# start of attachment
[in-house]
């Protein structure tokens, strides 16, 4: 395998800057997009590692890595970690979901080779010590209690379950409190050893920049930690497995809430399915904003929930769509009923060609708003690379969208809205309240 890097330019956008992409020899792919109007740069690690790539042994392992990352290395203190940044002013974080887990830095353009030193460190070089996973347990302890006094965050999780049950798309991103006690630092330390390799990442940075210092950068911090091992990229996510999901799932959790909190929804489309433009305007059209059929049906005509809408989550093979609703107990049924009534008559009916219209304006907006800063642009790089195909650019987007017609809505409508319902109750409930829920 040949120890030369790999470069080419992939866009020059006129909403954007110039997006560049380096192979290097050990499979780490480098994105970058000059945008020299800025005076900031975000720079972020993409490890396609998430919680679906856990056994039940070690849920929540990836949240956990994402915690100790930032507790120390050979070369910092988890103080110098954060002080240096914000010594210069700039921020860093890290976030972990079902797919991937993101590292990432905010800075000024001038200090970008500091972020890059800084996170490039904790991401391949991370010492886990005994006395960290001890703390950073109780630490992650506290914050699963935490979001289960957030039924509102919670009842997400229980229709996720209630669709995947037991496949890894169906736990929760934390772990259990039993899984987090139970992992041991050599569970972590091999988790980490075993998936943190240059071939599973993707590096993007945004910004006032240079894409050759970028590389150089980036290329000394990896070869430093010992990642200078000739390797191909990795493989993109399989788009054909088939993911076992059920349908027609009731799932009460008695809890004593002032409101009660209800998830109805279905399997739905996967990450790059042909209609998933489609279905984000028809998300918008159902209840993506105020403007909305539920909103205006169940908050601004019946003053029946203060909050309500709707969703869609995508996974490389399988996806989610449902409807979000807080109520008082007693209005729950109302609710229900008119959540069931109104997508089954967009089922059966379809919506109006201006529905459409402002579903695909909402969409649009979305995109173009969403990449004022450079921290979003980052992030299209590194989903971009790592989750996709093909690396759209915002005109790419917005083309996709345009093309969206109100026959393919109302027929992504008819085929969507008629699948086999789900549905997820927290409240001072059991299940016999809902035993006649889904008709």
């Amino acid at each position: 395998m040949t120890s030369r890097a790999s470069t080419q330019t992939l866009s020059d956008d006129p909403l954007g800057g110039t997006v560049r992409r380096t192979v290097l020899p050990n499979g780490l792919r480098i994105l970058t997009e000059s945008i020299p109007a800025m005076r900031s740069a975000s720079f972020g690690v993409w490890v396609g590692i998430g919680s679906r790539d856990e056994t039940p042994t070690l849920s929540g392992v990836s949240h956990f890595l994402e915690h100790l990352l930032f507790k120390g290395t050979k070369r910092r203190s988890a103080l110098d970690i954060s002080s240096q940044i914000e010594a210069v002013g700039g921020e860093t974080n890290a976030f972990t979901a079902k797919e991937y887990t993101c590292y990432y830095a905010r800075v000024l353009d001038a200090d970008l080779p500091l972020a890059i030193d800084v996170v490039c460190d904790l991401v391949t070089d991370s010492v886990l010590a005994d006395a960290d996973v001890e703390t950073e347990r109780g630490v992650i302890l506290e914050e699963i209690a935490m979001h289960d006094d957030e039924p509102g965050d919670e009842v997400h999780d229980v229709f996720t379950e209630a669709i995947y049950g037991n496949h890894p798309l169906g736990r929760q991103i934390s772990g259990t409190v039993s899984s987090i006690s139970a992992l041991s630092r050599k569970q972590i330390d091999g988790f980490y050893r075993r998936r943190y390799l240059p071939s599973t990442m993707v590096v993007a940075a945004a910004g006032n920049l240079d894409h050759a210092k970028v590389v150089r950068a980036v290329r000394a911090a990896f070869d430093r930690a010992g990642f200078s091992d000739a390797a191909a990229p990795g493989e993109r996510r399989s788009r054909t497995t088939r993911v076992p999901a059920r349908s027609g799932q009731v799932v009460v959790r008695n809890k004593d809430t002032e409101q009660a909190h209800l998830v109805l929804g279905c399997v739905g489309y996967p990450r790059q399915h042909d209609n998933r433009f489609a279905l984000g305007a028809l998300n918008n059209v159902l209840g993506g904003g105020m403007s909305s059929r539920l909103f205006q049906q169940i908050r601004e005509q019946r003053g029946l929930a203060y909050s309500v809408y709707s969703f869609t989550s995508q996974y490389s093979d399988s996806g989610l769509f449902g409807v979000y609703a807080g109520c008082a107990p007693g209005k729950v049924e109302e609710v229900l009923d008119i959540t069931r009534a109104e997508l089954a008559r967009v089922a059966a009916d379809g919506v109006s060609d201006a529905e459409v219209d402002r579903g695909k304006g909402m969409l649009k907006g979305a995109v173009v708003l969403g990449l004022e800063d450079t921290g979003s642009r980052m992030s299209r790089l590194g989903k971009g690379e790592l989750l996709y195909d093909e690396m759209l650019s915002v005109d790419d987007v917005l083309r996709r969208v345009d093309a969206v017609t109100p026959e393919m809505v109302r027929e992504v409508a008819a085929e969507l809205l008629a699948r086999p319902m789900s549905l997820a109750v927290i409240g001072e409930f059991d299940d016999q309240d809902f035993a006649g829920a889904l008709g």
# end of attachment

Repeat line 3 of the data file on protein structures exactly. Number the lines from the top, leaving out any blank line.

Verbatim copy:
């Amino acid at each position: 395998m040949t120890s030369r890097a790999s470069t080419q330019t992939l866009s020059d956008d006129p909403l954007g800057g110039t997006v560049r992409r380096t192979v290097l020899p050990n499979g780490l792919r480098i994105l970058t997009e000059s945008i020299p109007a800025m005076r900031s740069a975000s720079f972020g690690v993409w490890v396609g590692i998430g919680s679906r790539d856990e056994t039940p042994t070690l849920s929540g392992v990836s949240h956990f890595l994402e915690h100790l990352l930032f507790k120390g290395t050979k070369r910092r203190s988890a103080l110098d970690i954060s002080s240096q940044i914000e010594a210069v002013g700039g921020e860093t974080n890290a976030f972990t979901a079902k797919e991937y887990t993101c590292y990432y830095a905010r800075v000024l353009d001038a200090d970008l080779p500091l972020a890059i030193d800084v996170v490039c460190d904790l991401v391949t070089d991370s010492v886990l010590a005994d006395a960290d996973v001890e703390t950073e347990r109780g630490v992650i302890l506290e914050e699963i209690a935490m979001h289960d006094d957030e039924p509102g965050d919670e009842v997400h999780d229980v229709f996720t379950e209630a669709i995947y049950g037991n496949h890894p798309l169906g736990r929760q991103i934390s772990g259990t409190v039993s899984s987090i006690s139970a992992l041991s630092r050599k569970q972590i330390d091999g988790f980490y050893r075993r998936r943190y390799l240059p071939s599973t990442m993707v590096v993007a940075a945004a910004g006032n920049l240079d894409h050759a210092k970028v590389v150089r950068a980036v290329r000394a911090a990896f070869d430093r930690a010992g990642f200078s091992d000739a390797a191909a990229p990795g493989e993109r996510r399989s788009r054909t497995t088939r993911v076992p999901a059920r349908s027609g799932q009731v799932v009460v959790r008695n809890k004593d809430t002032e409101q009660a909190h209800l998830v109805l929804g279905c399997v739905g489309y996967p990450r790059q399915h042909d209609n998933r433009f489609a279905l984000g305007a028809l998300n918008n059209v159902l209840g993506g904003g105020m403007s909305s059929r539920l909103f205006q049906q169940i908050r601004e005509q019946r003053g029946l929930a203060y909050s309500v809408y709707s969703f869609t989550s995508q996974y490389s093979d399988s996806g989610l769509f449902g409807v979000y609703a807080g109520c008082a107990p007693g209005k729950v049924e109302e609710v229900l009923d008119i959540t069931r009534a109104e997508l089954a008559r967009v089922a059966a009916d379809g919506v109006s060609d201006a529905e459409v219209d402002r579903g695909k304006g909402m969409l649009k907006g979305a995109v173009v708003l969403g990449l004022e800063d450079t921290g979003s642009r980052m992030s299209r790089l590194g989903k971009g690379e790592l989750l996709y195909d093909e690396m759209l650019s915002v005109d790419d987007v917005l083309r996709r969208v345009d093309a969206v017609t109100p026959e393919m809505v109302r027929e992504v409508a008819a085929e969507l809205l008629a699948r086999p319902m789900s549905l997820a109750v927290i409240g001072e409930f059991d299940d016999q309240d809902f035993a006649g829920a889904l008709g």